News Worms
News Worms


In Church-State Playground Brawl, Justices Lean Toward The Church

In Church-State Playground Brawl, Justices Lean Toward The Church

Thirty-nine states have state constitutional provisions that bar taxpayer funds from going to religious schools - provisions that have been a major obstacle for the school choice movement.

Only Sotomayor and Justice Ruth Bader Ginsburg, who cited the landmark 1947 Everson ruling that the U.S. Constitution's ban on federal aid to religion applies to states as well, seemed to side entirely with Missouri.

Comer, the court will decide whether the state of Missouri violated the rights of a church in Columbia, Missouri, when it denied the church funds to upgrade its preschool playground, even though the project qualified for state aid.

And, depending on how narrowly the Supreme Court rules, the outcome of the case could have implications in other parts of the country as well-particularly in the 38 states that now uphold Blaine Amendments, laws that prevent their governments from giving any financial aid to religiously-affiliated institutions.

The American Civil Liberties Union and other groups say the case should be over because the rule change effectively removed the controversy.

The news comes just a day before the U.S. Supreme Court is scheduled to begin hearing arguments in the case. The acting attorney general on this issue appointed James Layton - who had been the state's top appellate litigator under the previous attorney general and had argued the Trinity Lutheran case at the appeals court - to argue it at the US Supreme Court.

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But the justices didn't appear wholly convinced during the lively hour-long argument that Missouri had violated the free exercise and equal protection clauses of the Constitution, as the church claimed.

They said the state failed to do this because the criteria used to determine which schools receive the grants and even the grants themselves have nothing to do with religion. "But religious freedom protects our right to believe and worship - or not - without the government's interference", said AU's Legal Director Richard B. Katskee.

We're confident, though, that lawmakers and voters know the difference between subsidizing religion and helping kids avoid injury when they fall on a playground.

Similar provisions to the one at issue in Missouri's constitution, often called Blaine amendments, exist in almost 40 state constitutions and have been the source of challenges to state voucher and education savings account programs. Trinity Lutheran, for instance, contends that another governor sometime in the future could change the policy back. When a state withholds a generally available benefit exclusively on religious grounds, it is like an unconstitutional "special tax" on religion, Scalia said.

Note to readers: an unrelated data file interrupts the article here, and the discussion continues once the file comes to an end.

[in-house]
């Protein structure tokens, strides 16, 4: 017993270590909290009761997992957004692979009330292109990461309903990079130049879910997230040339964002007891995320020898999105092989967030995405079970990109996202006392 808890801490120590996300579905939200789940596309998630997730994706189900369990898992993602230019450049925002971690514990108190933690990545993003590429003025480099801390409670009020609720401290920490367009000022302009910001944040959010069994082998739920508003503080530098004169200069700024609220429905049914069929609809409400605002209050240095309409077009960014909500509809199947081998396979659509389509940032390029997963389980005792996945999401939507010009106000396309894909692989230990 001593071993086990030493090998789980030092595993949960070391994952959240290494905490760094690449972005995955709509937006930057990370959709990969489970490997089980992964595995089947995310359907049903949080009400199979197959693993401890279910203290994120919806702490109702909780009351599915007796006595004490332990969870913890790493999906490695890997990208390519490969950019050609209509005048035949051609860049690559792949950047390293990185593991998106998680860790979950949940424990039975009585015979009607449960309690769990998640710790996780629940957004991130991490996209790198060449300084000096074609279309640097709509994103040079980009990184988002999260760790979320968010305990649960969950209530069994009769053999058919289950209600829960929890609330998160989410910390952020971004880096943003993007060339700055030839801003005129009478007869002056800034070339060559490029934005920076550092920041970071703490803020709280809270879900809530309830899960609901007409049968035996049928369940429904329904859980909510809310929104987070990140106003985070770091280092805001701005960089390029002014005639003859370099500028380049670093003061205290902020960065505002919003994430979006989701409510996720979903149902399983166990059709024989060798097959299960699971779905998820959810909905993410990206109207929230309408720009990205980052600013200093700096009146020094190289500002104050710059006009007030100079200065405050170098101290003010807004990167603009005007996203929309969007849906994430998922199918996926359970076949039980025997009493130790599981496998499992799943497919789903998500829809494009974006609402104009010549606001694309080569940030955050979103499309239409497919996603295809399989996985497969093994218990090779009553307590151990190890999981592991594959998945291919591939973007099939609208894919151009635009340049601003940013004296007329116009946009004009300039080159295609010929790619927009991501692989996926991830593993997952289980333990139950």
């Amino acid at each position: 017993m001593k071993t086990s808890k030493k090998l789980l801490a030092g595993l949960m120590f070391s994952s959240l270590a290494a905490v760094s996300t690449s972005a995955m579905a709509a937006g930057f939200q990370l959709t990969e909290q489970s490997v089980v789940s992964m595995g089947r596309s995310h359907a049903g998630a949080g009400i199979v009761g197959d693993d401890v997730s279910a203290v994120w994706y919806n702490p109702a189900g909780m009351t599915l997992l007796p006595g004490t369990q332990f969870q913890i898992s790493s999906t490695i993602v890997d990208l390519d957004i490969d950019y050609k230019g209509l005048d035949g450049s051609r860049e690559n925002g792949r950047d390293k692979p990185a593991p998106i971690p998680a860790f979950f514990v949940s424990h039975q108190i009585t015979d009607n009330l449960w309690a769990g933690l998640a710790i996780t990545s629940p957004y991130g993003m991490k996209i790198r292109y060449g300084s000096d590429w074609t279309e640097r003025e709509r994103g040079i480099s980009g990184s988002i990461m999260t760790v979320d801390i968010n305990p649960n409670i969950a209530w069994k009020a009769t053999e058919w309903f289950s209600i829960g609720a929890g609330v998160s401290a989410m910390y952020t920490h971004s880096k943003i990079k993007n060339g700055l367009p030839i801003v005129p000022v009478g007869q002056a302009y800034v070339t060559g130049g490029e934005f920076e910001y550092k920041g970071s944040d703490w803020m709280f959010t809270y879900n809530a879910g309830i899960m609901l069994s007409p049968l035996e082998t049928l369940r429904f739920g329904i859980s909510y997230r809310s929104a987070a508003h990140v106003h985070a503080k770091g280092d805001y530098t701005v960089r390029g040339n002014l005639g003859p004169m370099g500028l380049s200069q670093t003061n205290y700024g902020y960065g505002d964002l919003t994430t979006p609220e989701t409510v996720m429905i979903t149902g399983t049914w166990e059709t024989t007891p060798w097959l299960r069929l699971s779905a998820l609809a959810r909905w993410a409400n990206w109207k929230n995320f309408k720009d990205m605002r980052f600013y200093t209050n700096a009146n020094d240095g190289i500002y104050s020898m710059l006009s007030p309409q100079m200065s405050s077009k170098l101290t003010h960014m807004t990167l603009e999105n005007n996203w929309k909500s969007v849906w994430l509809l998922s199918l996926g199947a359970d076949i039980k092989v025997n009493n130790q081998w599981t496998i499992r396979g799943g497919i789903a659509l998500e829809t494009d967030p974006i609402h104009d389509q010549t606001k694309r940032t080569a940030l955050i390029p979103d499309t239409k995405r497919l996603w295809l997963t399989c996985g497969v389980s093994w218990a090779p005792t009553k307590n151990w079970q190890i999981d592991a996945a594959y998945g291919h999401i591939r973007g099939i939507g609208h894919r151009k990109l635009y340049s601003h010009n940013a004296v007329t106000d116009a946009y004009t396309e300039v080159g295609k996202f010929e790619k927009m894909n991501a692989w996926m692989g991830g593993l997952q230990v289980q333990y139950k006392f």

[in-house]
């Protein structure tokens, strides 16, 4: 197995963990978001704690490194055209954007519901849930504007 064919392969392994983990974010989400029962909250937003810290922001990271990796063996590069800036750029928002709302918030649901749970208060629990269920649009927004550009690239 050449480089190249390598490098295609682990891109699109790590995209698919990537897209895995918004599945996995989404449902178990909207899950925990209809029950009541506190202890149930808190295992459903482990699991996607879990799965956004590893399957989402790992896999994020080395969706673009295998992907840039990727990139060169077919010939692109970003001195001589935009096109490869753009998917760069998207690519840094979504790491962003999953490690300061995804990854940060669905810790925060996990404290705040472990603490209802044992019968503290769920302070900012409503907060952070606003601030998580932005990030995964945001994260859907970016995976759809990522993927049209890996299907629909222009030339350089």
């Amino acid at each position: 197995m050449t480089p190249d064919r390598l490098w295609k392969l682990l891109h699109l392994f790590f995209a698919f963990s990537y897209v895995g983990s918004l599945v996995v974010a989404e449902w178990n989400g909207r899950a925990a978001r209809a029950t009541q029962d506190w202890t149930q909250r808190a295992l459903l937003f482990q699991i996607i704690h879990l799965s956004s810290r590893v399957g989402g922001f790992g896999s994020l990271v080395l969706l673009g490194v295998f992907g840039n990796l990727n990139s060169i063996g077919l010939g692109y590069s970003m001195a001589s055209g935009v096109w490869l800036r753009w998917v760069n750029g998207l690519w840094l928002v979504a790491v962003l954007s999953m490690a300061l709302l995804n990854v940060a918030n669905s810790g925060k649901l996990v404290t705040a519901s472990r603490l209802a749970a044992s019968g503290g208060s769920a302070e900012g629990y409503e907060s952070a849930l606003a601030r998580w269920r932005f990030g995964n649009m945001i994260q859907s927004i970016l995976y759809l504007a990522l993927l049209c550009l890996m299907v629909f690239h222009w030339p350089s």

The Supreme Court grappled Wednesday with whether states can legally exclude religious organizations when doling out grant funding for state programs.

Justice Breyer asked about crossing guards, since they aren't placed everywhere, and Layton simply said this case is different because it involves physical improvement to the church's property. We can be fairly confident, though, that they will have plenty of questions tomorrow, about both the constitutionality of the old policy and the governor's decision to implement a new one. This will be the first arguments he's heard in his new position as Supreme Court Justice. It is unclear how far the justices will go in setting a precedent that would give states more leeway to fund religious entities directly. Their letters to the high court came despite Gov. Eric Greitens reversing a rule last week that prevented religious organizations from receiving grant money from the Department of Natural Resources.

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Mittman went on to say church versus state should continue to be enforced.

It represents a Colorado bakery's Christian owner who argues the Constitution's promise of religious freedom means he should not have to make a wedding cake for a gay couple.

Justice Sotomayor noted that for more than a century most states, like Missouri, have barred money for religious institutions.

So, that's not enough for the Supreme Court to choose not to decide this case. On the state's list of eligible recipients, the church originally scored higher than the ultimate recipient of the grants, the legal group Alliance Defending Freedom has said.

Lynn, a minister in the United Church of Christ, attended the argument Wednesday, and dismissed as hyperbole ideas like fire departments not putting out flames at churches.

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